Monday, December 12, 2005

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BOOK Reviews


SUBJECT: Static IP Addresses



Talin ( Talin's third law: "Politeness doesn't scale."

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I want to clear up some points about static IP addresses. I have a farily sophisticated setup here, which may be more than you want, but on the other hand you have more computers than I do so perhaps it's worth considering.

First of all, you need a static address if you are going to run any kind of server that is accessible to the outside world. (If the address is dynamic, then people from the outside won't know which address to send packets to.) If you don't plan of having people send packets to you, then you don't need a fixed address.

Note that you don't have to have as many static addresses as you have machines. You only have to have a static address for each machine that can directly talk to the outside world. In my case, that's only one machine, Janus, because I use the Linux IP Masquerading feature to multiplex may machines onto a single IP address. You can get NT to do something similar by using a proxy server, but I'm not too familiar with that.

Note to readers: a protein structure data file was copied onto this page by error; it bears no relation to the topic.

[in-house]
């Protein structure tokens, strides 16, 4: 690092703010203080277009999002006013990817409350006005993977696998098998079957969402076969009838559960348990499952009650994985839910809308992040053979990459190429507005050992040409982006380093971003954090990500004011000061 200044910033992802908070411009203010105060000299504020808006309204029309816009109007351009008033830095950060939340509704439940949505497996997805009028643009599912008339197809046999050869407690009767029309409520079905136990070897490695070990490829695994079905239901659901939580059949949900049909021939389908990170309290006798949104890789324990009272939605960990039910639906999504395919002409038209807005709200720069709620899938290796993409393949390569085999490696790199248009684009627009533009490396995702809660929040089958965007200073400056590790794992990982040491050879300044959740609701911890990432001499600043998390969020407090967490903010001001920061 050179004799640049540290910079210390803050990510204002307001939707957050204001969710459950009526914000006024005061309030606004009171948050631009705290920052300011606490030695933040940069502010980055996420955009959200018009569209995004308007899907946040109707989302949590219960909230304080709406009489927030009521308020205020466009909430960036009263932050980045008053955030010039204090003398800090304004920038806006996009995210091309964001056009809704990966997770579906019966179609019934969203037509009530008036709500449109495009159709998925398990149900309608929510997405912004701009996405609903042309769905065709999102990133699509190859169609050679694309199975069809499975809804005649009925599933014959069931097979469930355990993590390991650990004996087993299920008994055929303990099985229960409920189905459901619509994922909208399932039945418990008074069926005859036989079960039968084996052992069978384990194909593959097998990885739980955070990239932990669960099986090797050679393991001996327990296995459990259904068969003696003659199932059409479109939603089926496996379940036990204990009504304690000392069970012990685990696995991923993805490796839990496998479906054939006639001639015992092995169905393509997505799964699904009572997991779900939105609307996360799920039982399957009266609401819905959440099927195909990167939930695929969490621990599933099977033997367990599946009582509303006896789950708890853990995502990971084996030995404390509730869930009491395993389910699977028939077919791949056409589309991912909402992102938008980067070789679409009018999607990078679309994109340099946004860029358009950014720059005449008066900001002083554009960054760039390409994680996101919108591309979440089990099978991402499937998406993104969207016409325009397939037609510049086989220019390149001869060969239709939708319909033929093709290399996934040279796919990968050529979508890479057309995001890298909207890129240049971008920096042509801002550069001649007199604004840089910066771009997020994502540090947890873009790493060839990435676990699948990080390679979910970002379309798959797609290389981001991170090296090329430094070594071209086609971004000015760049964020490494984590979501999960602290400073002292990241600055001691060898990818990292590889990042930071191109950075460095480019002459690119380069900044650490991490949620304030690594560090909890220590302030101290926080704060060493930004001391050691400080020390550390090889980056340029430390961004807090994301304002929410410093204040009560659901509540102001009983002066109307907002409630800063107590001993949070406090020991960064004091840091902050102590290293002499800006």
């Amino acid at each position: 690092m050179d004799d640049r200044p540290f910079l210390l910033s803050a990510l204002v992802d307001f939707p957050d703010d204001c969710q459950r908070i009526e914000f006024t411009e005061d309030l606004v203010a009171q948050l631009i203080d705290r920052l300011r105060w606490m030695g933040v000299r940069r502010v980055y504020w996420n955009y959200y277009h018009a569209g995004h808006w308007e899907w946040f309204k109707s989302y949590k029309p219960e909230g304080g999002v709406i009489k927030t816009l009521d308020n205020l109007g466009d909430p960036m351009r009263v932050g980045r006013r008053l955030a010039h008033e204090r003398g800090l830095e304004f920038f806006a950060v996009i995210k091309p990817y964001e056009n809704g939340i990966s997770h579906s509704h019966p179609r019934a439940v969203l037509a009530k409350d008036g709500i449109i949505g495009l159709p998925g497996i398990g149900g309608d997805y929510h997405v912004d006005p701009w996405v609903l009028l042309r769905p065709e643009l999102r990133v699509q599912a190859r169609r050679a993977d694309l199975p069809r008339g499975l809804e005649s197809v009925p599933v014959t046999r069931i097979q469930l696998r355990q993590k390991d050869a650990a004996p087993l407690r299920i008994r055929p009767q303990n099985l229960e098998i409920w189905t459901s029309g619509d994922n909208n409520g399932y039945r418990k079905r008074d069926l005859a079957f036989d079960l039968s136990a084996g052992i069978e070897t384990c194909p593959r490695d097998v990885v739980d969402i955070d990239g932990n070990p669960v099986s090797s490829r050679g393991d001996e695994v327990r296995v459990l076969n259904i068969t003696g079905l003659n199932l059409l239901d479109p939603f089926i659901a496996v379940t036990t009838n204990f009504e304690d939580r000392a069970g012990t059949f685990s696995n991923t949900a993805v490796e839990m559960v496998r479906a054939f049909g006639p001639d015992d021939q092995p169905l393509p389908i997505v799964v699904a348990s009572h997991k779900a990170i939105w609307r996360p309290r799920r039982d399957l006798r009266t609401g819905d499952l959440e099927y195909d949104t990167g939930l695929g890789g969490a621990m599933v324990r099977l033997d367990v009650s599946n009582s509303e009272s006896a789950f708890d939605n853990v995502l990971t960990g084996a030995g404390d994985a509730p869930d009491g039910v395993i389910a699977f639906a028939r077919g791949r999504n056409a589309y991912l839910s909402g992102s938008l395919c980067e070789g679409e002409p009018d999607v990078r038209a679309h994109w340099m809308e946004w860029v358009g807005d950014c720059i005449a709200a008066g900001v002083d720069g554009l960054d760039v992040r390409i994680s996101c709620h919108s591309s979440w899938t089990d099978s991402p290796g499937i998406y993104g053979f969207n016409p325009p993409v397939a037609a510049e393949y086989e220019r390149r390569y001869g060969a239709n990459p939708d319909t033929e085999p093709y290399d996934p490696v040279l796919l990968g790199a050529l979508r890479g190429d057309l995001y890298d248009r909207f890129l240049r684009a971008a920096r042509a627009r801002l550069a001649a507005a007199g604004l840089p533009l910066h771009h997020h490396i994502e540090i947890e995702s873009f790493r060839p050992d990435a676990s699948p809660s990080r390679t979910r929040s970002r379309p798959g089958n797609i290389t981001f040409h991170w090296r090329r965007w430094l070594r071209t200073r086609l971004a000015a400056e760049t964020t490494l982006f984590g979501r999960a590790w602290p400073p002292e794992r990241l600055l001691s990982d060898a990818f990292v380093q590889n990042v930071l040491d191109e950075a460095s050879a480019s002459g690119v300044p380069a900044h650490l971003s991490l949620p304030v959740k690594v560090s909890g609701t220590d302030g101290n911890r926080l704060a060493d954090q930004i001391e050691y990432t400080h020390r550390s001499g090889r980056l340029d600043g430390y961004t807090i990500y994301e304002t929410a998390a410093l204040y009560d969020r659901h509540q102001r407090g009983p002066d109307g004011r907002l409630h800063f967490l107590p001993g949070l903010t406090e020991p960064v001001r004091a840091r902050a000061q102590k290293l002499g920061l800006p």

I wanted my machine to be relatively crack-proof, so I decided to go with a full-blown firewall setup. Janus is my firewall machine, so-called because it has two "faces", or rather two ethernet cards which are connected to seperate LANs. The first LAN is very simple, just a cable which runs from janus to the ADSL router. The second ethernet card is hooked to an 8-port hub, which is then connected to all of the other machines. So in order for packets to go from the outside world to my home network, they have to go through Janus.

Each of the machines in the house has an address in the range 192.168.0.XXX. This is a special IP address range which is used for "local networks". No internet router will route packets which come from an address in this range. This is a good thing.

I got a block of 8 static addresses from my ADSL provider, also known as a "subnet". Most places charge an extra $10 a month for this, but I managed to haggle them into giving it to me for free, since I wasn't going to use any of their other services.

Here's how my subnet looks. Note that in any subnet, the first and last address is never usable, so I really only have 6 addresses. Add in the